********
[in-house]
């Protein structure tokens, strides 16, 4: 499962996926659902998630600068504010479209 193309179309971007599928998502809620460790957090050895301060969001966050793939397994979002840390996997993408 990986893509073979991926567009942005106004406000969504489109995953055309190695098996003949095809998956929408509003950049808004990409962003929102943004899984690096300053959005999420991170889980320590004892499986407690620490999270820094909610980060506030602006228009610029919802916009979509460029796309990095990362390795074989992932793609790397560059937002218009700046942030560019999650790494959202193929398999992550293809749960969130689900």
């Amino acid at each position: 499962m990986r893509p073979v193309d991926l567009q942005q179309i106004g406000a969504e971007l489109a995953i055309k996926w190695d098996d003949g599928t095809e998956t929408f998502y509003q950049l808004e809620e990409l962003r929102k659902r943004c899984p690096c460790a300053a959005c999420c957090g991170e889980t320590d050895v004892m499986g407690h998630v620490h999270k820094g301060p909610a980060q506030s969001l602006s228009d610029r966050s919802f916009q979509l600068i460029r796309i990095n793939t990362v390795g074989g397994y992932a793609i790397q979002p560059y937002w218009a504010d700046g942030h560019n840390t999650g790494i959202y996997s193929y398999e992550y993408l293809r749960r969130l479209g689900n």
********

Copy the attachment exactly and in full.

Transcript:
[in-house]
């Protein structure tokens, strides 16, 4: 499962996926659902998630600068504010479209 193309179309971007599928998502809620460790957090050895301060969001966050793939397994979002840390996997993408 990986893509073979991926567009942005106004406000969504489109995953055309190695098996003949095809998956929408509003950049808004990409962003929102943004899984690096300053959005999420991170889980320590004892499986407690620490999270820094909610980060506030602006228009610029919802916009979509460029796309990095990362390795074989992932793609790397560059937002218009700046942030560019999650790494959202193929398999992550293809749960969130689900």
């Amino acid at each position: 499962m990986r893509p073979v193309d991926l567009q942005q179309i106004g406000a969504e971007l489109a995953i055309k996926w190695d098996d003949g599928t095809e998956t929408f998502y509003q950049l808004e809620e990409l962003r929102k659902r943004c899984p690096c460790a300053a959005c999420c957090g991170e889980t320590d050895v004892m499986g407690h998630v620490h999270k820094g301060p909610a980060q506030s969001l602006s228009d610029r966050s919802f916009q979509l600068i460029r796309i990095n793939t990362v390795g074989g397994y992932a793609i790397q979002p560059y937002w218009a504010d700046g942030h560019n840390t999650g790494i959202y996997s193929y398999e992550y993408l293809r749960r969130l479209g689900n």